The use of an interrogation theme has been suggested to represent a minimization technique. This is correct to the extent that an interrogation theme focuses the suspect's mind onto the moral justifications for his crime and away from the pending consequences associated with it. It is important to understand that the theme does not attempt to plant new ideas in the suspect's mind -- a suspect guilty of a crime will have already justified it long before the investigator talks to him. The theme merely reinforces the guilty suspect's existing justifications for committing the crime. Under no circumstances do we advocate that the investigator state or imply that if the suspect's crime was morally justified that he will receive leniency. Realistically, however, this hope occurs to every guilty suspect and it would be psychologically wrong for the investigator to dispel the suspect's wishful thinking.

Pragmatic Implication: This is a theory proposed by Kassin which posits that a subject of an interrogation may cognitively perceive threats or promises even though the investigator never threatened the suspect or offered the suspect a promise of leniency. This concept is frequently used by opponents to argue that the Reid Technique elicits confessions through the use of threats and promises.

Response: It is human nature for a suspect guilty of a crime to believe that he deserves some special consideration. We have yet to encounter a guilty suspect who perceives his crime as so terrible that he insists on being punished to the full extent of the law. Applying a good deal of common sense when addressing the issue of an implied promise of leniency, a supreme court judge stated, "...even if a suspect... influenced perhaps by wishful thinking... assumed he would get more lenient treatment... (this) would not, as a matter of law, make the confession inadmissible." State v. Nunn 212 Ore. 546,321 P.2d 356 (1958)

Like other psychological labels, the claim of pragmatic implication is easy to raise in any suppression hearing and difficult to disprove -- even if the entire interrogation was video-taped. After all, no threats or promises were made because the implication only exists in the suspect's mind. Existing interrogation law that address confessions obtained under conditions of threats or promises relates to specific, identifiable threats or promises. To expand this definition to prohibit interrogation statements designed to allow the suspect to engage in wishful thinking or unwarranted worries so undermines the interrogation process as to leave the investigator powerless to elicit the truth from guilty suspects. Furthermore, there is no evidence that supports a concern that innocent suspects subjected to the same interrogation techniques would choose to confess rather than to maintain their innocence. Exempt from this statement would be suspects who, because of mental incapacitation or a similar handicap, would not respond in a rational manner to persuasive reasoning.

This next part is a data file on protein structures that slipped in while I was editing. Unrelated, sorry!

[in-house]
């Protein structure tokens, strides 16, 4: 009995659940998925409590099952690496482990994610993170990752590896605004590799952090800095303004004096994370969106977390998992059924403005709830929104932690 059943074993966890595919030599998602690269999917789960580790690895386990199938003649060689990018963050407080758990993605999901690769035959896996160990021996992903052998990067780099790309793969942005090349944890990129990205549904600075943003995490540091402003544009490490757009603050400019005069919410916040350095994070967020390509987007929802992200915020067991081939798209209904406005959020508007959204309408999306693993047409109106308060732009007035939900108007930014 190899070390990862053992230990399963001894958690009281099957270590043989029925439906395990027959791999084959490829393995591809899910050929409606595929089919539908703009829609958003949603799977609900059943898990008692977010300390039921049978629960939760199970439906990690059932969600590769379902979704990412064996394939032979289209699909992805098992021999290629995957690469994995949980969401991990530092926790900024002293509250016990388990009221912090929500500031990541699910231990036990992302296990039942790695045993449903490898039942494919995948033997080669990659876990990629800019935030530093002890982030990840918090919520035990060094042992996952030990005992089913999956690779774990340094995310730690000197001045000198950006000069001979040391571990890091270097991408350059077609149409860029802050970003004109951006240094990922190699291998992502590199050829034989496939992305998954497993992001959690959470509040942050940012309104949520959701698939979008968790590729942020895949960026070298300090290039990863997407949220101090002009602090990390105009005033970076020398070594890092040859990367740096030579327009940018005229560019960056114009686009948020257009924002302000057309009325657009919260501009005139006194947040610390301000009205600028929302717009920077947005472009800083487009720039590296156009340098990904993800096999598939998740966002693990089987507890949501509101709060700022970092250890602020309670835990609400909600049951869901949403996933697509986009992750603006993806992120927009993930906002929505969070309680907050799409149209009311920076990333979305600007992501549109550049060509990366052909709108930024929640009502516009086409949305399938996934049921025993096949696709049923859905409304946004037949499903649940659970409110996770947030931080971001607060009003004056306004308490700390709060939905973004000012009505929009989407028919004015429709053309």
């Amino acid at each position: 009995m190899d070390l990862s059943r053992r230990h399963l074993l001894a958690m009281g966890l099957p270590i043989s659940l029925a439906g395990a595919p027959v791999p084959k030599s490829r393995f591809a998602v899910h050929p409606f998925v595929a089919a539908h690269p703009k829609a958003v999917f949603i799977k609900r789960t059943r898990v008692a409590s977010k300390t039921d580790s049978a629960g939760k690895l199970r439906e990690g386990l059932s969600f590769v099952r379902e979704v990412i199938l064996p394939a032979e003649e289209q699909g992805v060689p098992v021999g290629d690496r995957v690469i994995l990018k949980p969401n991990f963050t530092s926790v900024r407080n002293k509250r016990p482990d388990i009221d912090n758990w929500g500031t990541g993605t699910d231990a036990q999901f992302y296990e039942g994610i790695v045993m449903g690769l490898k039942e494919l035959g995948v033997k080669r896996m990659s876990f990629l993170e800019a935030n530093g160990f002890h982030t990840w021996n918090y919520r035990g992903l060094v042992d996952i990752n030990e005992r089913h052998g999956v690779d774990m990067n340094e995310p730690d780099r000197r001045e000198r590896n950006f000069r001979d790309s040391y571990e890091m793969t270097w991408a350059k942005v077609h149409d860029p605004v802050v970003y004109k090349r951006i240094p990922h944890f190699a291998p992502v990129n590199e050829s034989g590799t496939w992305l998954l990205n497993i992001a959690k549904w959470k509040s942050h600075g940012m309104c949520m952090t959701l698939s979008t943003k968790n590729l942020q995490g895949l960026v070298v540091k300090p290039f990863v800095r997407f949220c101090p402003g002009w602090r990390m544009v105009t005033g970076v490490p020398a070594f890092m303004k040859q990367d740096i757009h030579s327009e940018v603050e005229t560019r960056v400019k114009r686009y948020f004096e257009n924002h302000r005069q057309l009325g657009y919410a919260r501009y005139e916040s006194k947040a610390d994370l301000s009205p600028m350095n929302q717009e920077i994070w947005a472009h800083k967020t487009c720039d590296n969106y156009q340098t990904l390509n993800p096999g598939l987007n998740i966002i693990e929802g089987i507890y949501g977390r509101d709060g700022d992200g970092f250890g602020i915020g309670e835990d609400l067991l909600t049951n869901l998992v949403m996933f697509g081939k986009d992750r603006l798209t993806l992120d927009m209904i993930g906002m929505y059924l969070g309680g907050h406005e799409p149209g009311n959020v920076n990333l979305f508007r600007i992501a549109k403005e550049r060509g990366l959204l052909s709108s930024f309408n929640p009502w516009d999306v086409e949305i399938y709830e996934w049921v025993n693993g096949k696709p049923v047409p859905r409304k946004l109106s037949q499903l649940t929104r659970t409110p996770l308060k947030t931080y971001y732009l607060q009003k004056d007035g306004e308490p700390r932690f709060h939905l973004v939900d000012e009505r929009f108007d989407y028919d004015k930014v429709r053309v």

The Reid Nine Steps of Interrogation® "causes false confessions": A recent 20/20 segment reported on a homicide investigation in which a 14 year old suspect confessed, but later retracted his confession. Nonetheless, the suspect was convicted of murder. The investigator who obtained the confession had attended our basic three day course on interviewing and interrogation. The implication was that the suspect was innocent and that a false confession was obtained using the Reid Technique.

Response We have no definitive knowledge as to whether or not the suspect offered a true or false confession or if the Reid Technique was properly used in obtaining the confession. It is interesting to note that the circumstantial case 20/20 presented made it sound almost impossible for this suspect to have committed the murder, and yet he was found guilty during a six week trial.

Certainly, when interrogating suspects of a younger age or lower IQ, the investigator must be cautious in the level of domination and persuasion involved in eliciting the first admission of guilt. In addition, extra effort should be made to develop corroborative information from the suspect that can be verified through further investigation.